ACLU Sues Manhattan Hotel Under 'Victims of Trafficking and Violence Protection Act'

May 27, 2004 12:00 am

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Novel Forced Labor Claims Filed on Behalf of Latina Workers


NEW YORK – The American Civil Liberties Union filed a lawsuit today on behalf of five Latinas who worked as housekeepers at the Broadway Plaza Hotel in Manhattan, charging several violations of federal and state labor laws, including a novel charge of forced labor under the little-known federal Victims of Trafficking and Violence Protection Act of 2000.

“”Our clients, Latina women who were simply pursuing the American dream by working hard, were compelled to work under conditions of forced labor,”” said Jennifer Arnett, an attorney with the ACLU Women’s Rights Project. “”By exploiting our clients and countless others like them, unscrupulous employers violate our laws and trample on American values.””

The lawsuit raises a novel claim under a December 2003 amendment to the Victims of Trafficking and Violence Protection Act that permits victims of forced labor to bring a civil case against their abusers in federal court. In the case of the Broadway Plaza Hotel, the legal complaint brings a civil action against the hotel and its top management in the Federal District Court for the Southern District of New York. If the hotel and the defendants are found liable, the plaintiffs may recover damages and reasonable attorneys’ fees.

The plaintiffs seeking legal relief and damages include: Juana Sierra Trejo, Gabriela Flores Viegas, Ines Bello Castillo, Carmen Calixto Rodriquez and Lucero Santes Vazquez, all of whom are originally from Mexico. During their employment at the hotel, the women were forced to work seven days per week, for up to 15 continuous hours a day, without breaks. They were denied permission to eat, drink or use the restroom. They were never paid overtime compensation for their work.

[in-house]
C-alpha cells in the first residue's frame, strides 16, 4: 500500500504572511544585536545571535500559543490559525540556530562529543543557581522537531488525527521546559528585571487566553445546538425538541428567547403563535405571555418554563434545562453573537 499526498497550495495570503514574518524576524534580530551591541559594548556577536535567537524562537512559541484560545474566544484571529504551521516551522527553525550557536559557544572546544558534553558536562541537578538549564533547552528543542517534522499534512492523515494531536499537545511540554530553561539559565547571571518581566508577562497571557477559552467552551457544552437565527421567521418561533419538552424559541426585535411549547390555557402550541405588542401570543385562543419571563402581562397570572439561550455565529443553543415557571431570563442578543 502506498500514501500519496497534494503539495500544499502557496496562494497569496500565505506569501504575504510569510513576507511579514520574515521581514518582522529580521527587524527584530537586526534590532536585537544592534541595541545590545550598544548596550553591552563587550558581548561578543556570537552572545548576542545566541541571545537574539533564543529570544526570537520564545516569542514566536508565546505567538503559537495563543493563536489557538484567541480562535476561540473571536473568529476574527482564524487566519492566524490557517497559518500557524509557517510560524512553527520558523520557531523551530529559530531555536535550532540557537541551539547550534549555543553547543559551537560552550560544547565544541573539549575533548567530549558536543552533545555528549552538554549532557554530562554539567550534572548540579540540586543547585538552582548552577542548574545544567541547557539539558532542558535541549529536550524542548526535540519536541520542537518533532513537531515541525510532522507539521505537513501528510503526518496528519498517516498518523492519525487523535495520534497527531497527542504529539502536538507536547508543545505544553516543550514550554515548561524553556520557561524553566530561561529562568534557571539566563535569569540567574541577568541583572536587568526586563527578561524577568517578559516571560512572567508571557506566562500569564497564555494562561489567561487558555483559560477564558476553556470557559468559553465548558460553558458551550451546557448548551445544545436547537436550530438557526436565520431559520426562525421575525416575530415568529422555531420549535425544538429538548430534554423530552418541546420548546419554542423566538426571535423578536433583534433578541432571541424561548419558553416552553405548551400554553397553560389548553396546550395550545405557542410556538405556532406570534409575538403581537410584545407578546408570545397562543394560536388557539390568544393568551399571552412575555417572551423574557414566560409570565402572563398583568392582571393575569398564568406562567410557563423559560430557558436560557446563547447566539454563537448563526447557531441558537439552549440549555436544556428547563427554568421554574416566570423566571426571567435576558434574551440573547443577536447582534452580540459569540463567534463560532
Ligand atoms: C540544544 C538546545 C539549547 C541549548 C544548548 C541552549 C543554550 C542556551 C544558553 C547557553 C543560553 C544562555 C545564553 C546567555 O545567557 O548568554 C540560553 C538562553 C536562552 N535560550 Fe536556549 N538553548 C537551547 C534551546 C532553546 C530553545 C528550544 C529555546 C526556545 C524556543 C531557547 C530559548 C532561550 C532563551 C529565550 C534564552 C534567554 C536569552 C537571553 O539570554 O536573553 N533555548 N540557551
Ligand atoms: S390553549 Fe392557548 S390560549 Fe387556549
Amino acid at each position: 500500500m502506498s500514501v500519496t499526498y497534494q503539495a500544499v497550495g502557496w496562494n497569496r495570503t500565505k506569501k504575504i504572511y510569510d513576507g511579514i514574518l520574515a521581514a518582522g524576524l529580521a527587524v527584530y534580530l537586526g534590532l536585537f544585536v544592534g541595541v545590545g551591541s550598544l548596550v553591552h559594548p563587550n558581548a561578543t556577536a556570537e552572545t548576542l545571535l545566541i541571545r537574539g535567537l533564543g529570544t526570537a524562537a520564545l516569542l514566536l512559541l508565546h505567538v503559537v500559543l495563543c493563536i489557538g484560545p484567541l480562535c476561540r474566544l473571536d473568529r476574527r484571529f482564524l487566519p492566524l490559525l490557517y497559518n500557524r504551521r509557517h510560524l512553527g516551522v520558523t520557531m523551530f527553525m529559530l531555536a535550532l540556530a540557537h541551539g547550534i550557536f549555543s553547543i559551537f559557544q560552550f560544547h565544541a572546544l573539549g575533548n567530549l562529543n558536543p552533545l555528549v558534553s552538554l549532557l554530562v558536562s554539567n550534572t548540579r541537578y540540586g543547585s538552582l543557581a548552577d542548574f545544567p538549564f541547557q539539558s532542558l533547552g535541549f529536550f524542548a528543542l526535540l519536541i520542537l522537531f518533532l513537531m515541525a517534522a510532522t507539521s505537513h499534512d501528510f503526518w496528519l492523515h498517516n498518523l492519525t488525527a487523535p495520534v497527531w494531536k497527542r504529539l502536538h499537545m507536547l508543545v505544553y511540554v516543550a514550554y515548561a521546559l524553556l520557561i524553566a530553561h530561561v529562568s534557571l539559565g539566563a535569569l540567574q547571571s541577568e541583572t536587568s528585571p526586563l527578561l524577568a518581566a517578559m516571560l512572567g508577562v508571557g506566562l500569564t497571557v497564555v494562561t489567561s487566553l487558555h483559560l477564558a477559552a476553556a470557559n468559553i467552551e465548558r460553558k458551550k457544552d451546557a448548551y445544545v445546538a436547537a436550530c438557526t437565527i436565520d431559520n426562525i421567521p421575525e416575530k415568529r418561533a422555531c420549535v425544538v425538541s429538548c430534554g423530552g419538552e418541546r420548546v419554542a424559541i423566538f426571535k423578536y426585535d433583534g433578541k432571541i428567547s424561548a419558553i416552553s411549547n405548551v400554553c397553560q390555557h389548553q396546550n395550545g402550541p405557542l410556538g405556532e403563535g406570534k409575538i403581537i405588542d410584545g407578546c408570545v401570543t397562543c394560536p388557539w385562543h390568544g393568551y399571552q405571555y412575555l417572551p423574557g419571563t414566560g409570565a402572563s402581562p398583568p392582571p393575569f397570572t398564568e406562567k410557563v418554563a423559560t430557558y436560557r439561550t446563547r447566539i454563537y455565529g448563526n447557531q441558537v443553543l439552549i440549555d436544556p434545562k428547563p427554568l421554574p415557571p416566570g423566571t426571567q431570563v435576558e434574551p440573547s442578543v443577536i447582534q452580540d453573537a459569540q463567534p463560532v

Juana Sierra Trejo, 18, who was a minor during most of the time she worked at the Broadway Plaza Hotel, said she was sexually harassed by hotel manager and named defendant, Felix David Buendia Ramirez, on numerous occasions.

“”I was forced, under threat of deportation and physical harm, to clean Mr. Ramirez’s private home without pay in the evenings after work,”” Ms. Sierra said. “”He would also caress me and attempt to touch me in sexual ways, as well as call me names that were personally humiliating.””

It was common practice at the Broadway Plaza Hotel to require some of the housekeepers, after completing their shifts, to clean the homes of the hotel management, sometimes without receiving any compensation.

The women were threatened with deportation and in some cases physical and sexual harm if they refused to continue working, or if they told anybody about the work conditions they endured.

“”The overt sexual harassment at the Broadway Plaza Hotel created a hostile and abusive work environment for these women,”” said Lenora Lapidus, Director of the ACLU Women’s Rights Project. “”The actions and conduct by the Broadway Plaza Hotel management were carried out with impunity. Our lawsuit seeks to formally change the policies and practices of the hotel management and obtain compensation for the women who suffered.””

Besides the hotel and Ramirez, other defendants include Salvatore Loduca and Philip Lozia, President and Vice-President of the Broadway Plaza Hotel, respectively.

“”We are participating in this lawsuit to protect the rights of every person in New York to be free from the kind of abuse and harassment that is alleged here. All workers must be treated with dignity and respect and in accordance with the law, “” said David Barrett, a partner in the New York law firm of Boies, Schiller & Flexner, LLP, cooperating attorneys with the ACLU.

Other claims in the lawsuit were the Fair Labor Standards Act, the New York Labor Law, Title VII of the Federal Civil Rights Act, New York State Human Rights Law, New York City Human Rights Law and the Child Labor provision of the New York Labor Law.

The ACLU previously filed discrimination charges against the hotel with the U.S. Equal Employment Opportunity Commission on February 4, 2004. The ACLU received “”notices of right to sue”” from the EEOC recently, which permitted today’s lawsuit to make claims for the plaintiffs under federal employment and sex discrimination laws.

For more information read the EEOC charges online: /node/10013

To obtain the legal complaint, go to: /node/35098

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